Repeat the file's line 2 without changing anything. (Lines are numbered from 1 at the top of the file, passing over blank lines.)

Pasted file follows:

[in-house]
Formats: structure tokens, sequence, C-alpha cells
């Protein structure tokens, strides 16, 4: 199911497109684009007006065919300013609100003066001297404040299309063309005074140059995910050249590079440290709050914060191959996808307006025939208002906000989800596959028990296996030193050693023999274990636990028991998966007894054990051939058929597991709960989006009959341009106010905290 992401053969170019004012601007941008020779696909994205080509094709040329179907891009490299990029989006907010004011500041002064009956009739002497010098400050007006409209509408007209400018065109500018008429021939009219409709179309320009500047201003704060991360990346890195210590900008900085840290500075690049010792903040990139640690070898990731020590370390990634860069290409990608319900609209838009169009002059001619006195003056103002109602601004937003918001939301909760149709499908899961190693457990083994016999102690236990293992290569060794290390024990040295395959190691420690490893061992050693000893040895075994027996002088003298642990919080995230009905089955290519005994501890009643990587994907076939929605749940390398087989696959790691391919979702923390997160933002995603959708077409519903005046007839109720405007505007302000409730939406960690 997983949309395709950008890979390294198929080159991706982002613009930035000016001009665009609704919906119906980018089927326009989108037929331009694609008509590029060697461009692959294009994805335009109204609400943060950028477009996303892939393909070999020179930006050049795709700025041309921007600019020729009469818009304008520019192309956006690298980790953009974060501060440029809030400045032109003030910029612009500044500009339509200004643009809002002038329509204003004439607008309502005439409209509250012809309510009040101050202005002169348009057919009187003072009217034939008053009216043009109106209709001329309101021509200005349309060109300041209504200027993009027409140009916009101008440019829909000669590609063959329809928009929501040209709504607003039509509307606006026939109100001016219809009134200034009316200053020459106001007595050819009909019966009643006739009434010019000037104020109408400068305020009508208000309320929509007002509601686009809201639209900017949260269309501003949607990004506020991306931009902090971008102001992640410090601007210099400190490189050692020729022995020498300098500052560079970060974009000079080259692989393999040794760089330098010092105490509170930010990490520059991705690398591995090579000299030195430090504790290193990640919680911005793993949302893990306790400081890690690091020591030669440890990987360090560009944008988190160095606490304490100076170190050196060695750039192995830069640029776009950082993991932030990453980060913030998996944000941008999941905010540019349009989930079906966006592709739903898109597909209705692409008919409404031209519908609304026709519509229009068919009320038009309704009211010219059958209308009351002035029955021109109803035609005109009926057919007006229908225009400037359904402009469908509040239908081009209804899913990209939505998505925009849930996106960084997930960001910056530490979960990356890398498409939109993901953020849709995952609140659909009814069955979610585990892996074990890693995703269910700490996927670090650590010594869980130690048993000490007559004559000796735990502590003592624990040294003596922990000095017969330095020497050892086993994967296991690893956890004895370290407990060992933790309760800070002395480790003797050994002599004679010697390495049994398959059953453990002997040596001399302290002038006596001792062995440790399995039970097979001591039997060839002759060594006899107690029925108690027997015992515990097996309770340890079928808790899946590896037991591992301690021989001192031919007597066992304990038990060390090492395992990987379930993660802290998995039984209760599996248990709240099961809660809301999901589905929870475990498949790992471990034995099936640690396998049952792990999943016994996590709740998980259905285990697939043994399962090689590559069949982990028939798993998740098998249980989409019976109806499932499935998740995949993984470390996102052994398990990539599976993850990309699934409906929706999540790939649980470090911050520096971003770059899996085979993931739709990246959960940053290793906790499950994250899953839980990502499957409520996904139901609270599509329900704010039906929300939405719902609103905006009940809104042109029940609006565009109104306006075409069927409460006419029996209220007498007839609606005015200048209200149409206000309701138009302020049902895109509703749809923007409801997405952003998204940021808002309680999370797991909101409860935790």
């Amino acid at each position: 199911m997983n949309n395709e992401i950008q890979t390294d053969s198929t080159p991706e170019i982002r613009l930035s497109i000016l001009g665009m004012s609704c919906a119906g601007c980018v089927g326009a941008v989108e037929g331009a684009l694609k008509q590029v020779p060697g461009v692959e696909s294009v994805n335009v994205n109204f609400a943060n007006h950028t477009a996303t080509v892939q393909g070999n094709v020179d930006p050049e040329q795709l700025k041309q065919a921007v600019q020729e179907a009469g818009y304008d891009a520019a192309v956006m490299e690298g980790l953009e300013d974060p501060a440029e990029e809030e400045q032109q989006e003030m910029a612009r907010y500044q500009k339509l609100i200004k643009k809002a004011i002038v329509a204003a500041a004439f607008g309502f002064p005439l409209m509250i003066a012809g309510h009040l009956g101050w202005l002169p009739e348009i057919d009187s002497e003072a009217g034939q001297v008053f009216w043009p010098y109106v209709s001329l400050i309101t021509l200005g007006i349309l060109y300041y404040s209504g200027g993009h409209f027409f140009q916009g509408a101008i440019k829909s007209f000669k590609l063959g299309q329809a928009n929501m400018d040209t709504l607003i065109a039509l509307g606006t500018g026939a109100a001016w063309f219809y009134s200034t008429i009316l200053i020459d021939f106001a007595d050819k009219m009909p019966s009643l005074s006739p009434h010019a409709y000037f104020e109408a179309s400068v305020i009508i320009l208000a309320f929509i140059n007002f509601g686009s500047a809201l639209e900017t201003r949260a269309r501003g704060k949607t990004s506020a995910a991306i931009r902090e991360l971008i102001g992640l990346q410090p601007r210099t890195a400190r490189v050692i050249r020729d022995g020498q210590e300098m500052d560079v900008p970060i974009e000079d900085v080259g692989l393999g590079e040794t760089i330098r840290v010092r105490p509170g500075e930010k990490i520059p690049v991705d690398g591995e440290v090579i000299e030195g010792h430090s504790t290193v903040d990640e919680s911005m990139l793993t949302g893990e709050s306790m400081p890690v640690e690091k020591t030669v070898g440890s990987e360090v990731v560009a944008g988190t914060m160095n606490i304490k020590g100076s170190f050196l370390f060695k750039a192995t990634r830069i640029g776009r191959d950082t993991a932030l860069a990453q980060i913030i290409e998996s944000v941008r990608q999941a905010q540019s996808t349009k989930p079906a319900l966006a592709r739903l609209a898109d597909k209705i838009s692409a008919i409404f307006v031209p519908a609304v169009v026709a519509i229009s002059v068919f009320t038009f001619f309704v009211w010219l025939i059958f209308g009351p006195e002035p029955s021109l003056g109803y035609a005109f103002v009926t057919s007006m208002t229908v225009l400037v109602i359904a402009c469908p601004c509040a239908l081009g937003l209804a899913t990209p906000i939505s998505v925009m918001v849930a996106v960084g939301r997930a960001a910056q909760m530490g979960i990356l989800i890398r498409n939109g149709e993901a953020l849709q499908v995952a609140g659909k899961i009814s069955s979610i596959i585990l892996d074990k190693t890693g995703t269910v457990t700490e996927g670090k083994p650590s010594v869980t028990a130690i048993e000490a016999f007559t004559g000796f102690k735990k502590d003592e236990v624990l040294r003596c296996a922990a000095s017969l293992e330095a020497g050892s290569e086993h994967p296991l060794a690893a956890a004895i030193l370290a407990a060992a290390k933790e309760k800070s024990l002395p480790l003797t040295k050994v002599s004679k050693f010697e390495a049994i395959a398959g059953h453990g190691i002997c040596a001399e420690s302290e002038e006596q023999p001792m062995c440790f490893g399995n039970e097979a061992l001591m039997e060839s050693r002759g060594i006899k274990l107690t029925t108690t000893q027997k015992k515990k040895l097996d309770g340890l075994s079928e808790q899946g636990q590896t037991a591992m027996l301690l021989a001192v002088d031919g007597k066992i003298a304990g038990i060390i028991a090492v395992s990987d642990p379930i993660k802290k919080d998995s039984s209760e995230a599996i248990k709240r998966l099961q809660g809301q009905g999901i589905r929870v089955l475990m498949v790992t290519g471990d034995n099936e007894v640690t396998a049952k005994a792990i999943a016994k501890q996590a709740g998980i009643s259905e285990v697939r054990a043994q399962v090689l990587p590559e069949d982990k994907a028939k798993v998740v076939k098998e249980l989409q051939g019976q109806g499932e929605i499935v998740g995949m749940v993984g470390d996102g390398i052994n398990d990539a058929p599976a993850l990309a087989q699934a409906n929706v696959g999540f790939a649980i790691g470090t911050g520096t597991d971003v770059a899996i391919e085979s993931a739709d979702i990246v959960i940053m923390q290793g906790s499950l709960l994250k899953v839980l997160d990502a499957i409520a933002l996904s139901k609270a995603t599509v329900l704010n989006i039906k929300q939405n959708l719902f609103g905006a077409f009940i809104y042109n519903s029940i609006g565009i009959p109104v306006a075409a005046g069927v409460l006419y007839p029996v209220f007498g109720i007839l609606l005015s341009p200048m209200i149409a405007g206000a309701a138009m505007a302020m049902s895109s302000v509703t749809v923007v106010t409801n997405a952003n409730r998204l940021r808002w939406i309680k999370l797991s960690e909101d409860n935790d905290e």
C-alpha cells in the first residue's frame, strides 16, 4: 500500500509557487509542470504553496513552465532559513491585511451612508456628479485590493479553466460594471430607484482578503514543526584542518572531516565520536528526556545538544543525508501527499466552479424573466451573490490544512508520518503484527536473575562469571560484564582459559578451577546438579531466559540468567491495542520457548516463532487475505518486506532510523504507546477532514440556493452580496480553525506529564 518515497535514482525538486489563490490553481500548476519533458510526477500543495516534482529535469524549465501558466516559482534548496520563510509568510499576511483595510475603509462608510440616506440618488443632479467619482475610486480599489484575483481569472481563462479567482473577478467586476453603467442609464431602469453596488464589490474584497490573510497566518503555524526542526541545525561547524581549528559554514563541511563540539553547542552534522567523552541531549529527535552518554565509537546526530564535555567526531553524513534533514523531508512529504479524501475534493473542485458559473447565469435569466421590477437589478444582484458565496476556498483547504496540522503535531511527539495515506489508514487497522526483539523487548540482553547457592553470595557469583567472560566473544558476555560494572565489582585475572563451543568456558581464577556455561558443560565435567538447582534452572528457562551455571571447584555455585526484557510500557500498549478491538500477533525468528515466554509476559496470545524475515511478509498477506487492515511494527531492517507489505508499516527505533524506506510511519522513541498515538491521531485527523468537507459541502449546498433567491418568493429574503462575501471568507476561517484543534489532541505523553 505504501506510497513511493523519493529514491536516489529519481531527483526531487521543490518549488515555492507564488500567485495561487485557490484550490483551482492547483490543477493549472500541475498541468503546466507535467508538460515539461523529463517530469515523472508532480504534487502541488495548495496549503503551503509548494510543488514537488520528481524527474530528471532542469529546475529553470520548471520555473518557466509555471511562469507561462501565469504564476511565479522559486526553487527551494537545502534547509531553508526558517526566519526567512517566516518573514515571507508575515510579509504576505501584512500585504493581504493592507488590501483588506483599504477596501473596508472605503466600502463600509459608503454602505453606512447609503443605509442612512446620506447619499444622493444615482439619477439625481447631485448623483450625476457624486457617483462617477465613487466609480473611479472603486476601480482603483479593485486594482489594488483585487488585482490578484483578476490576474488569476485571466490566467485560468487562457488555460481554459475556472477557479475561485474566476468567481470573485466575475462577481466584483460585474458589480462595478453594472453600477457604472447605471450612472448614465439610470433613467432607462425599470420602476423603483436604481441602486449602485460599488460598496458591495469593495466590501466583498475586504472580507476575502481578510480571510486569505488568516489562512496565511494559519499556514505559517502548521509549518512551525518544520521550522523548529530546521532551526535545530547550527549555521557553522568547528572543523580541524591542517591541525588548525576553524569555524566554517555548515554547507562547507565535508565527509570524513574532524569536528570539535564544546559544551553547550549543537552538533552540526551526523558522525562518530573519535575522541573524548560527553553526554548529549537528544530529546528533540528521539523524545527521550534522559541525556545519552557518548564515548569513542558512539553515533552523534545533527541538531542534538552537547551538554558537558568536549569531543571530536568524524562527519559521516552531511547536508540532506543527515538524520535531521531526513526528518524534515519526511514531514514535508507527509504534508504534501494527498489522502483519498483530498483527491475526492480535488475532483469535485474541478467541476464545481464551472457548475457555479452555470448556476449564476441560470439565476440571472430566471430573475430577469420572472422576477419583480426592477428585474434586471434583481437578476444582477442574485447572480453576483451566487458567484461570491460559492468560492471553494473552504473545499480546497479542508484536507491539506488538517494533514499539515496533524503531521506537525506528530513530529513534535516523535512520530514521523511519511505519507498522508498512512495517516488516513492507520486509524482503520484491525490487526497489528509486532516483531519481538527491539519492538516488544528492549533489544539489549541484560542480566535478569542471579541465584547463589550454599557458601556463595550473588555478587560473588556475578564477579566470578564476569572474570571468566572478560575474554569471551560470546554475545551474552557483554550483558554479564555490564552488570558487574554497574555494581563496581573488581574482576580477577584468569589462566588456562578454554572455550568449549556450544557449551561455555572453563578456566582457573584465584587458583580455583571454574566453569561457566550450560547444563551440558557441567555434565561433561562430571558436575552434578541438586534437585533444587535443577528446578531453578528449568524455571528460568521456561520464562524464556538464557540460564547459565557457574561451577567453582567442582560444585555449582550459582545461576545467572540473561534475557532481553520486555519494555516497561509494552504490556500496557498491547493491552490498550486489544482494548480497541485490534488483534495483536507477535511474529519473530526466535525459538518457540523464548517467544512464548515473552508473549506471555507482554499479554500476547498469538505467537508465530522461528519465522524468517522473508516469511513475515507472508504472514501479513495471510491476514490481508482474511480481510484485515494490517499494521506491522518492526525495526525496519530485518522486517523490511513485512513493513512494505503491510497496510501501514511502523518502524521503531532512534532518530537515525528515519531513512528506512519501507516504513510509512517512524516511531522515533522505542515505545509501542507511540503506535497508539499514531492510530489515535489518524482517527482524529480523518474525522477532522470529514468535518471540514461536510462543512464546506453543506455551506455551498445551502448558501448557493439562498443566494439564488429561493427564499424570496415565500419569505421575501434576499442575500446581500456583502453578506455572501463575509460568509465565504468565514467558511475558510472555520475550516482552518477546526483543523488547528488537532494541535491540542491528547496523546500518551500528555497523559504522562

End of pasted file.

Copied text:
Formats: structure tokens, sequence, C-alpha cells